Preparing Your Anxious Teen for Secondary School

Anxiety and Teen Therapy Services in Ottawa

The transition from elementary to secondary school can be a daunting experience for any child. However, for those who struggle with anxiety, this transition can feel overwhelming. As parents, it is crucial to provide the necessary support and guidance to help your anxious child navigate this significant milestone. In this blog, we will identify some common fears children face during this transition and provide practical tips to prepare your child to ensure they feel supported, understood, and ready to face the challenges that lie ahead.

Understand Your Child’s Anxiety

It is important to have a clear understanding of your child’s anxiety and symptoms before preparing them for secondary school. Anxiety can manifest in various ways, such as excessive worry, physical symptoms (e.g., stomach-aches, headaches), or avoidance behavior. Below are some common fears children experience during this transition:

  • Getting lost: Many children worry about navigating a larger school, finding their classrooms, or getting lost in unfamiliar surroundings.
  • Making new friends: Moving from a small group of classmates to a larger and more diverse student body can be intimidating. Children may worry about fitting in, making new friends, and finding their social place in the new school.
  • Academic challenges: The increased workload and higher expectations in secondary school can create anxiety for children. They may worry about keeping up with the academic demands, meeting the standards, and performing well in exams.
  • Bullying: The fear of bullying is common among children transitioning to secondary school. They may worry about being targeted by older students or being excluded.
  • Peer pressure: Children may fear succumbing to negative peer pressure, feeling the need to fit in or engage in activities they are not comfortable with to gain acceptance from their new peers.
  • Managing time and organization: With more subjects, assignments, and extracurricular activities, children might worry about staying organized, managing their time effectively, and meeting deadlines.
  • Adjusting to new routines: Secondary school often comes with different routines, such as changing classrooms for different subjects or a more structured timetable. Children may worry about adapting to these new routines and remembering their schedules.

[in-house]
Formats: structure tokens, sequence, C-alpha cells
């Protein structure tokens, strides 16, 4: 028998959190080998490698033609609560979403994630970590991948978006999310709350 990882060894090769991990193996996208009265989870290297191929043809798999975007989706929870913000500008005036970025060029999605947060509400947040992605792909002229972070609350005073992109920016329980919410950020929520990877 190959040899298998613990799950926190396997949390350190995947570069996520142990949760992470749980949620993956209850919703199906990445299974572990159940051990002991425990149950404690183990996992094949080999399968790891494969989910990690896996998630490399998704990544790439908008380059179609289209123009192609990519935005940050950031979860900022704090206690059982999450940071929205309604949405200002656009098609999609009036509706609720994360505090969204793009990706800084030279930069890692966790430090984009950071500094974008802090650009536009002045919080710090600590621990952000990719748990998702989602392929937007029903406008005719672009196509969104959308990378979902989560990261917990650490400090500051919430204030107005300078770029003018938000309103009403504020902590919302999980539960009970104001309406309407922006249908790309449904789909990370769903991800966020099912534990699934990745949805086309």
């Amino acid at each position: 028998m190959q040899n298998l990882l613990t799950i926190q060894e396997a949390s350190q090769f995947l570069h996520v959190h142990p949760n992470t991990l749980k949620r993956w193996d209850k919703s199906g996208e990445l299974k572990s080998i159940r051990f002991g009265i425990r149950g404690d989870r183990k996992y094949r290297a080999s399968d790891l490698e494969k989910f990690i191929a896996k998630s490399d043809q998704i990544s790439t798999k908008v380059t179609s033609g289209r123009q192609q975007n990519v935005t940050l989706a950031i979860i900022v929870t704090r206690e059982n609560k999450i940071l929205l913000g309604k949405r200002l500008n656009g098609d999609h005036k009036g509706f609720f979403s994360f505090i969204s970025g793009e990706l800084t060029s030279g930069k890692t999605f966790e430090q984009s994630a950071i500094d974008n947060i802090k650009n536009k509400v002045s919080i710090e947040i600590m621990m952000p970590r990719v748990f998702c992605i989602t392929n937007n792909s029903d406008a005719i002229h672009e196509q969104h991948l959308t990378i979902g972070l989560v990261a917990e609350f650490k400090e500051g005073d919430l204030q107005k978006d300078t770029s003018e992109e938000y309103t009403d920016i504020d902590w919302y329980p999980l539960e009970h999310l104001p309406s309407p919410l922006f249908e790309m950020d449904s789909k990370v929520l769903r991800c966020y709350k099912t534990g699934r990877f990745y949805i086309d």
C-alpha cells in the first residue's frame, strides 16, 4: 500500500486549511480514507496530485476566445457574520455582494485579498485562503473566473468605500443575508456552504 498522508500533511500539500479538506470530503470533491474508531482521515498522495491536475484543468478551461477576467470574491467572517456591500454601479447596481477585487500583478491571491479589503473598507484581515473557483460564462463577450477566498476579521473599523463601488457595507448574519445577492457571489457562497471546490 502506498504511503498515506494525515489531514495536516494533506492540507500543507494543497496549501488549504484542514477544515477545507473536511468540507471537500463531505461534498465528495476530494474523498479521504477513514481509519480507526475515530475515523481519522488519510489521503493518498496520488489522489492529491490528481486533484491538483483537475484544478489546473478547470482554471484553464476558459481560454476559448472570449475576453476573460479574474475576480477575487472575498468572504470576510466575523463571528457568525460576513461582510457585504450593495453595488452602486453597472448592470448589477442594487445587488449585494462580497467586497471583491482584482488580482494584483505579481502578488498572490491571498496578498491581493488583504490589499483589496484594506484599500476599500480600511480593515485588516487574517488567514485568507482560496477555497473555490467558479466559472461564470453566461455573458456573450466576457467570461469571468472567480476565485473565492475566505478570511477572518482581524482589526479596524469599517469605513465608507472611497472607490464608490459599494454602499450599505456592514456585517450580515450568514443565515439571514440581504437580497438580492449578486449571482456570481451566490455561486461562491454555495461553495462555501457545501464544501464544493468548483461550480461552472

• Fear of failure: The fear of not meeting expectations, disappointing teachers or parents, or not living up to their own standards can be a significant concern for some children.
  • Physical changes: Entering secondary school coincides with puberty for many children. They might worry about physical changes, such as body image, growth spurts, or dealing with the onset of adolescence.
  • Independence and responsibility: Secondary school often requires students to take more responsibility for their studies, homework, and personal organization. Some children may fear this increased level of independence and worry about not being able to handle it.

Provide Support and Validation

Create a safe and supportive home environment where your child feels comfortable discussing their worries. Encourage open communication and active listening. Validate their feelings by emphasizing that their fears are valid and understandable. Encourage them to share their worries and brainstorm possible solutions together and speak openly with your child about their fears and concerns, allowing them to express their emotions without judgment. For example, if they worry they won’t have anyone to eat lunch with, suggest they ask a classmate in their 2nd-period class (class before lunch) to plan o eat together.

Provide Gradual Exposure to the School Environment

Help your child become familiar with their new school gradually. Visit the school together before the academic year begins, exploring classrooms, hallways, and common areas. If possible, arrange a meeting with their new teachers or guidance counsellor, and encourage your child to ask questions and address any concerns they may have. Encourage your child to Join a Facebook or Instagram group for your child’s school, if one exists, but be careful to monitor that this is a school-sanctioned group. Consider organizing an informal gathering with classmates to help your child develop a social network before school starts. This could also be a neighbourhood child who will be attending the same high school.